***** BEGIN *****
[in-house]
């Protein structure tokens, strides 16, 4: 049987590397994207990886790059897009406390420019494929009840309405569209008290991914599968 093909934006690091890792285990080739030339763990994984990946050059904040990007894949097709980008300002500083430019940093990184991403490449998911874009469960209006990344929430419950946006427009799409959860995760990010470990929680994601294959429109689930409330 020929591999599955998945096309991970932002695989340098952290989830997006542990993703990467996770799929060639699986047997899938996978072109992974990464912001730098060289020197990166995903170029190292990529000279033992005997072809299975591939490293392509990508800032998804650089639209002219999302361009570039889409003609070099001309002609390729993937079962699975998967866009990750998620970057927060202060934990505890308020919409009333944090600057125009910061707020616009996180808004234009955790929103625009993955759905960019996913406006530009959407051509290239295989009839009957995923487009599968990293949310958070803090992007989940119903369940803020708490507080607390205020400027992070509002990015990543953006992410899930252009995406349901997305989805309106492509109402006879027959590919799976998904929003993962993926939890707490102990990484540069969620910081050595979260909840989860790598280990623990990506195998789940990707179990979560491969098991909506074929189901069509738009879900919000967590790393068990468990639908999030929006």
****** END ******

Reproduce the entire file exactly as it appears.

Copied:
[in-house]
């Protein structure tokens, strides 16, 4: 049987590397994207990886790059897009406390420019494929009840309405569209008290991914599968 093909934006690091890792285990080739030339763990994984990946050059904040990007894949097709980008300002500083430019940093990184991403490449998911874009469960209006990344929430419950946006427009799409959860995760990010470990929680994601294959429109689930409330 020929591999599955998945096309991970932002695989340098952290989830997006542990993703990467996770799929060639699986047997899938996978072109992974990464912001730098060289020197990166995903170029190292990529000279033992005997072809299975591939490293392509990508800032998804650089639209002219999302361009570039889409003609070099001309002609390729993937079962699975998967866009990750998620970057927060202060934990505890308020919409009333944090600057125009910061707020616009996180808004234009955790929103625009993955759905960019996913406006530009959407051509290239295989009839009957995923487009599968990293949310958070803090992007989940119903369940803020708490507080607390205020400027992070509002990015990543953006992410899930252009995406349901997305989805309106492509109402006879027959590919799976998904929003993962993926939890707490102990990484540069969620910081050595979260909840989860790598280990623990990506195998789940990707179990979560491969098991909506074929189901069509738009879900919000967590790393068990468990639908999030929006």